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#TGW: Live and Loud!

It’s not easy to find O’Keefe Gym whether you’re walking on campus or driving by.

There’s nothing that makes the building, the home of Yellow Jackets volleyball since 1995, stand out — at least not from the outside.

It’s a different story inside, as what’s transpired inside O’Keefe — especially this season — is something very special and something any coach anywhere would love to find.

When Georgia Tech (17-8, 10-4) takes the floor on Sunday afternoon against NC State (10-16, 5-9), they’ll bring in a 10-1 home record, tied for the best in the ACC with national No. 2 Pittsburgh, and a four-match winning streak, during which they’ve won all 12 sets. They haven’t dropped a set since the fifth set on Sept. 29th against Boston College.

They’re hoping for a little easier time from the Nov. 3 match with the Wolfpack, where they stared down being 1-2, and down 23-15 in the fourth set before rallying, closing that game on a 10-0 run then squeaking by in the decisive fifth set, 15-11. The win, which extended their win streak to eight (that ended on Nov. 8, with a hard-fought, five-set loss at Pittsburgh) was special.

“It was huge. That’s the kind of thing that you only hear about and never actually get to experience,” said sophomore outside hitter Mikaila Dowd. “You kind of forget that it’s really possible to lose. I don’t think there was a time that any of us actually thought we were going to lose. We were like, ‘We’re going to win this. I don’t know HOW it’s going to happen but we’re going to win.’ It ended up working in our favor and we ended up being able to fight back and take the set.”

Sounds like the kind of special things that happen when the Yellow Jackets are playing at home.

“It definitely gives us some extra confidence. I think more than anything extra energy to play at another level,” said head coach Michelle Collier, whose teams are 73-28, a .723 winning percentage in home matches. “We’re comfortable at home. Our gym is one of the best playing environments in the country. It’s a huge advantage to be at O’Keefe. It definitely adds extra to our energy, to our intensity, which is great because I think our team is high-energy and intense. O’Keefe just brings everything up another level. There’s nothing like being live and loud at O’Keefe!”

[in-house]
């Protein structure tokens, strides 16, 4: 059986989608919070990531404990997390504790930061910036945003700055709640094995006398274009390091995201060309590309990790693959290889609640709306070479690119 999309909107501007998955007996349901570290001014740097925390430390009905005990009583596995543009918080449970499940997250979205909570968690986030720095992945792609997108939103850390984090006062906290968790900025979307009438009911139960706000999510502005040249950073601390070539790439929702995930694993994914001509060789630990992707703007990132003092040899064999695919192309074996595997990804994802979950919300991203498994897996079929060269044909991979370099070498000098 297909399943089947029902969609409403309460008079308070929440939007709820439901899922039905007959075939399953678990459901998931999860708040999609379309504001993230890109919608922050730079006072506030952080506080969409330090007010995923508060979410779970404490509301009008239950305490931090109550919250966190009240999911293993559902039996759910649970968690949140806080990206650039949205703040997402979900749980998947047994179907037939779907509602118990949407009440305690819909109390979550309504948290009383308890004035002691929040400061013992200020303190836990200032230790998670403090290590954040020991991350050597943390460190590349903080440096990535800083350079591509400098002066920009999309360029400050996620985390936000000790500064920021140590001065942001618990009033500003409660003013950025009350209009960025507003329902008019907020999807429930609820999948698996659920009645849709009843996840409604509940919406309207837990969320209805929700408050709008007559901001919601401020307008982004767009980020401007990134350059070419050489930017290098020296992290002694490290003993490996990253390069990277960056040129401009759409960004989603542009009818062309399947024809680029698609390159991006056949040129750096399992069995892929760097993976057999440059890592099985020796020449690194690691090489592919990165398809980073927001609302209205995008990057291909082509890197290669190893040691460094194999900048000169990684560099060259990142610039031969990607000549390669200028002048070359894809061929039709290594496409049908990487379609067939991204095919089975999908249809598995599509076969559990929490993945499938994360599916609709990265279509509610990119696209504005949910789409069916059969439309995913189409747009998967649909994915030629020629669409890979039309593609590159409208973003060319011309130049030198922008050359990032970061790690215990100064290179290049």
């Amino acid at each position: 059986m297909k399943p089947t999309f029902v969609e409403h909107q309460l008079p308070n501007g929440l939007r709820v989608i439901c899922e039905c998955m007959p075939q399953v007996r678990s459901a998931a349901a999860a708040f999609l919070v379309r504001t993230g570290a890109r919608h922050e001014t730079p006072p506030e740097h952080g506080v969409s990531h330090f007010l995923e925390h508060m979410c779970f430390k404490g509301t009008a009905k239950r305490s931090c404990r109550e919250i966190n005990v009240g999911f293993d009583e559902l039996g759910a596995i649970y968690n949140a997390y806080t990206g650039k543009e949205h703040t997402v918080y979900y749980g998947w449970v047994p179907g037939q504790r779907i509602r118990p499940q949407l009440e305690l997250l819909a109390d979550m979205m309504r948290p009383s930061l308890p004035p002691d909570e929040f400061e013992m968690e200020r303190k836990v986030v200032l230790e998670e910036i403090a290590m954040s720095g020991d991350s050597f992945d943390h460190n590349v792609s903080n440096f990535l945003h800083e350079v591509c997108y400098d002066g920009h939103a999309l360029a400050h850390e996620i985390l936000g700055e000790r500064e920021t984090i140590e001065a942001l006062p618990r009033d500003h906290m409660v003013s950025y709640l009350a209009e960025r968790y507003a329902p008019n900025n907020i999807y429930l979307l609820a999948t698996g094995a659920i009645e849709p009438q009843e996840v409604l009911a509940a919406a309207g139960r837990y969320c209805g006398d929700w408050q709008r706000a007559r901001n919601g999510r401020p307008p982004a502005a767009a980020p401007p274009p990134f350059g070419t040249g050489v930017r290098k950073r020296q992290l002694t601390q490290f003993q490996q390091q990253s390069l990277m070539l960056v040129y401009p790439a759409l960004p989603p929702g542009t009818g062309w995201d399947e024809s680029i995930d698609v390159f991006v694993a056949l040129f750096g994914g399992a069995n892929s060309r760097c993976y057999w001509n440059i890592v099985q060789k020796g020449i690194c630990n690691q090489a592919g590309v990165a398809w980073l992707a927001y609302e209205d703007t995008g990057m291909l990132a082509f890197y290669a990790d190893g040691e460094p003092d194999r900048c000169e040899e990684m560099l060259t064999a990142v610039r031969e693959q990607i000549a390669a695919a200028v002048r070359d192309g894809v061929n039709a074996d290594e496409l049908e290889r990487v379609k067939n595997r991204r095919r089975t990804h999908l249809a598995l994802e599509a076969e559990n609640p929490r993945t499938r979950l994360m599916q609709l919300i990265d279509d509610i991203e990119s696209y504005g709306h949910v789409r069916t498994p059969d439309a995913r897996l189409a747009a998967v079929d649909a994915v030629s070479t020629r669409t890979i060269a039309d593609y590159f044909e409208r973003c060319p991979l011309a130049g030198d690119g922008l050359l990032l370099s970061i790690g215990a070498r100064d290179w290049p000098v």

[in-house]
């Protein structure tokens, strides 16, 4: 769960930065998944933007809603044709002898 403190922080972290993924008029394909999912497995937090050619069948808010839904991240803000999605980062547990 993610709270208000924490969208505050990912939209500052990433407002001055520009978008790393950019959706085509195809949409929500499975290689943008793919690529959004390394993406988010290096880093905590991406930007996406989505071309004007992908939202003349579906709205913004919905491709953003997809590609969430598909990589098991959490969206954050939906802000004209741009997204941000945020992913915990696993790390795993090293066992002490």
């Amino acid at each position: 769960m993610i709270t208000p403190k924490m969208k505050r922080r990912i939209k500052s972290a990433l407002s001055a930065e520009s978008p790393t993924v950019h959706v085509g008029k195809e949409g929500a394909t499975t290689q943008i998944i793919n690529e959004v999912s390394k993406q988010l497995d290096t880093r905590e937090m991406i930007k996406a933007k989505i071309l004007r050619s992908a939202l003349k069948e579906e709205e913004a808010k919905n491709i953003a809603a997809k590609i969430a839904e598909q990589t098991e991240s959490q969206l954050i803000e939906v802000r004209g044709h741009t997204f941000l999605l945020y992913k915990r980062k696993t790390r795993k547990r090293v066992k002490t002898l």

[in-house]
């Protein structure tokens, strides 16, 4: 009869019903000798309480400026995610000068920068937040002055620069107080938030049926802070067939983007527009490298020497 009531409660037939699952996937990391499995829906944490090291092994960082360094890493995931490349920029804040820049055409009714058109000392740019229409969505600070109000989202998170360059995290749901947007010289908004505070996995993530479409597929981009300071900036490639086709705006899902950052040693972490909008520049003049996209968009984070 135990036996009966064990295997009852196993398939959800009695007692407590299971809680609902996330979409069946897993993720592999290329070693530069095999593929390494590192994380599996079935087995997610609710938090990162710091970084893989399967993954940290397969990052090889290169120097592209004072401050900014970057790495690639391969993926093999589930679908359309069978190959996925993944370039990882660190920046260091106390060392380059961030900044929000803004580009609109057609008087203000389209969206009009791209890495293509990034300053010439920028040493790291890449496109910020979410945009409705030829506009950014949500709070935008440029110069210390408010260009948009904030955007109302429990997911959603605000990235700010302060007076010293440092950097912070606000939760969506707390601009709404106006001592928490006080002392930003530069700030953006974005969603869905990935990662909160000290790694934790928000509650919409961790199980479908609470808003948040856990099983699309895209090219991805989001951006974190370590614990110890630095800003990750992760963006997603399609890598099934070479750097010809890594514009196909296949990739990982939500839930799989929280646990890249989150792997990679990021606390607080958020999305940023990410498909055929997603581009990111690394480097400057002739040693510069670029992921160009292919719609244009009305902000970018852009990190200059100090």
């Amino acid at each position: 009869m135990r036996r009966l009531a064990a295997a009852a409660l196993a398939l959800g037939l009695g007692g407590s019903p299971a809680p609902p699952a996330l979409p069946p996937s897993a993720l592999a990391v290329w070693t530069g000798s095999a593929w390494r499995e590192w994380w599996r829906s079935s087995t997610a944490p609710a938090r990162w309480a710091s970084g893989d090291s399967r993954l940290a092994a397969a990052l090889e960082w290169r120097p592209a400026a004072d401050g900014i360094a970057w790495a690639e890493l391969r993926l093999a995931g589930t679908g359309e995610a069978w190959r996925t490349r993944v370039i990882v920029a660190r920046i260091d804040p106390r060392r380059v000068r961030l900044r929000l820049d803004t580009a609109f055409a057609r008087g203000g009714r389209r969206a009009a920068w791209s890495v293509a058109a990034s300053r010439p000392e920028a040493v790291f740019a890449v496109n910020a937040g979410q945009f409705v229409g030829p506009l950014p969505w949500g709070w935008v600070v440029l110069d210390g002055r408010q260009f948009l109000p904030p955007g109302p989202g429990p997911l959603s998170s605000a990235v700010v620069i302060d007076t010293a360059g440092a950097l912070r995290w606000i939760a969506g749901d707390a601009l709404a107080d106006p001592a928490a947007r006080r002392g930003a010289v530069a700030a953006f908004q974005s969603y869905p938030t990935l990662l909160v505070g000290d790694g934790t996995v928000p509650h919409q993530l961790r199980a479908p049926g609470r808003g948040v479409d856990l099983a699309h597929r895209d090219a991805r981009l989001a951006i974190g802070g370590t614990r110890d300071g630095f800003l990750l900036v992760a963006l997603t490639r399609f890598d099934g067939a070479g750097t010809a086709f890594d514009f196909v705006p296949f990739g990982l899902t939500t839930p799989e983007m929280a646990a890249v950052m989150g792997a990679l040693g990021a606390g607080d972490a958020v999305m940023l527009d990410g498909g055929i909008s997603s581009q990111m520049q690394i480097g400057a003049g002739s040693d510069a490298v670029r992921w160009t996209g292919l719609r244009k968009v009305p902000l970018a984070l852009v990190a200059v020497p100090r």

Being at home matters to the players.

“O’Keefe is home for us,” said Dowd. “There is a huge level of comfort that we have playing there and it’s very uncomfortable for a lot of people that aren’t used to that.”

“It’s a big thing. We love playing at O’Keefe. There’s nowhere like it to play,” said sophomore libero Maddie Tippett. “I’m so glad I’m on the Georgia Tech side and not having to be the opponent trying to walk in here and trying to play in the atmosphere that O’Keefe brings. We’re super-excited. We can’t wait to be out on the court.”

Who can blame her? On the court you at least have room to move.

But that’s part of what makes O’Keefe’s advantage so big — that the facility is not.

“It’s very intimate and the fans are very engaged and involved in the match, which is pretty awesome,” Tippett said. “Especially when you try to go for a ball that comes off the block or is dinked off to the side, you really can feel those fans. Sometimes you really run right into them.”

Of course, Tech’s fans won’t bother to wait for opponents to make contact with them. They’re more than willing to reach out and make contact, through their cheering and the band’s playing.

“The energy is 100 percent Georgia Tech, it’s 100 percent positive in our favor and it’s really hard for people to come into such a hectic environment and play to their full potential,” said Dowd. “We thrive in these huge crowds because that’s what we’re used to. I think we put a lot of teams out of their comfort zone when they come here. It’s amazing, especially when we do win. All the people cheering for us, the fight song playing, it’s an amazing positive energy. It’s really hard to combat that when it’s not for you.”

“Our band, they’re amazing,” said Tippett. “They’re so energetic. It’s just so awesome to play and being able to hear everybody cheering, it’s awesome. It’s super-fun.”

Often the cheering and the band are the only thing anyone can hear. That’s not as fun for opposing coaches trying to communicate.